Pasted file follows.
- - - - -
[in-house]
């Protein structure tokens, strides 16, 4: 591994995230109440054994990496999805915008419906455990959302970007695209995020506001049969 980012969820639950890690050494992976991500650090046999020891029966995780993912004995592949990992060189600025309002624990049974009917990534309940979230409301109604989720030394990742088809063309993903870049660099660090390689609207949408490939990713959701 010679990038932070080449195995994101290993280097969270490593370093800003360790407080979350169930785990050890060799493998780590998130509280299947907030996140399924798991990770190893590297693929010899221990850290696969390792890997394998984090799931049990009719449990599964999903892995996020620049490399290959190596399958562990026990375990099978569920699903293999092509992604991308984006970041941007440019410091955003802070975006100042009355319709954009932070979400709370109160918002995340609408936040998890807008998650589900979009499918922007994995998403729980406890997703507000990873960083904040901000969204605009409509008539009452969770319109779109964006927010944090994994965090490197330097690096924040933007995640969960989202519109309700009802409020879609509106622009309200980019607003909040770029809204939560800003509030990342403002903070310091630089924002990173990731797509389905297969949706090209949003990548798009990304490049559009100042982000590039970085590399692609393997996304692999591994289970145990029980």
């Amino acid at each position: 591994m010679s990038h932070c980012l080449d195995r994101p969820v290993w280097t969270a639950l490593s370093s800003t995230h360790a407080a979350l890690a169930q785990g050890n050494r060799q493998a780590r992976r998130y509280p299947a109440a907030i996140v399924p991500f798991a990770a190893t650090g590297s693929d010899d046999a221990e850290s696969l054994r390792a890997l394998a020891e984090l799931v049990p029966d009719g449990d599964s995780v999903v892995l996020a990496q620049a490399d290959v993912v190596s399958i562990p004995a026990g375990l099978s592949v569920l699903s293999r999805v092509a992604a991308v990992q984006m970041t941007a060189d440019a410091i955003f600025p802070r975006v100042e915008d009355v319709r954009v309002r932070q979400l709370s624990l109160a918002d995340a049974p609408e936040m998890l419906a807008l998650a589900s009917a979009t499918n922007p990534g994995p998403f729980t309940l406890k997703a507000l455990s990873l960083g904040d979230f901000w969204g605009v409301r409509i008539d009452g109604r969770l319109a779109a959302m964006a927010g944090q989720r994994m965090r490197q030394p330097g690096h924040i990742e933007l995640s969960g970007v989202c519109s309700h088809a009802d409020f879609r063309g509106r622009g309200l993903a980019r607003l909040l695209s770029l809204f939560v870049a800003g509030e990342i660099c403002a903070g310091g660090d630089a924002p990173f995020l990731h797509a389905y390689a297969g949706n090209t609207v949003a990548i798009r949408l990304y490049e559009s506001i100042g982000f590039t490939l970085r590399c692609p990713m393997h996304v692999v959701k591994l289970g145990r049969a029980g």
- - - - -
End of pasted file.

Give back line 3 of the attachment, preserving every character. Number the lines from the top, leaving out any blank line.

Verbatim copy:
């Amino acid at each position: 591994m010679s990038h932070c980012l080449d195995r994101p969820v290993w280097t969270a639950l490593s370093s800003t995230h360790a407080a979350l890690a169930q785990g050890n050494r060799q493998a780590r992976r998130y509280p299947a109440a907030i996140v399924p991500f798991a990770a190893t650090g590297s693929d010899d046999a221990e850290s696969l054994r390792a890997l394998a020891e984090l799931v049990p029966d009719g449990d599964s995780v999903v892995l996020a990496q620049a490399d290959v993912v190596s399958i562990p004995a026990g375990l099978s592949v569920l699903s293999r999805v092509a992604a991308v990992q984006m970041t941007a060189d440019a410091i955003f600025p802070r975006v100042e915008d009355v319709r954009v309002r932070q979400l709370s624990l109160a918002d995340a049974p609408e936040m998890l419906a807008l998650a589900s009917a979009t499918n922007p990534g994995p998403f729980t309940l406890k997703a507000l455990s990873l960083g904040d979230f901000w969204g605009v409301r409509i008539d009452g109604r969770l319109a779109a959302m964006a927010g944090q989720r994994m965090r490197q030394p330097g690096h924040i990742e933007l995640s969960g970007v989202c519109s309700h088809a009802d409020f879609r063309g509106r622009g309200l993903a980019r607003l909040l695209s770029l809204f939560v870049a800003g509030e990342i660099c403002a903070g310091g660090d630089a924002p990173f995020l990731h797509a389905y390689a297969g949706n090209t609207v949003a990548i798009r949408l990304y490049e559009s506001i100042g982000f590039t490939l970085r590399c692609p990713m393997h996304v692999v959701k591994l289970g145990r049969a029980g």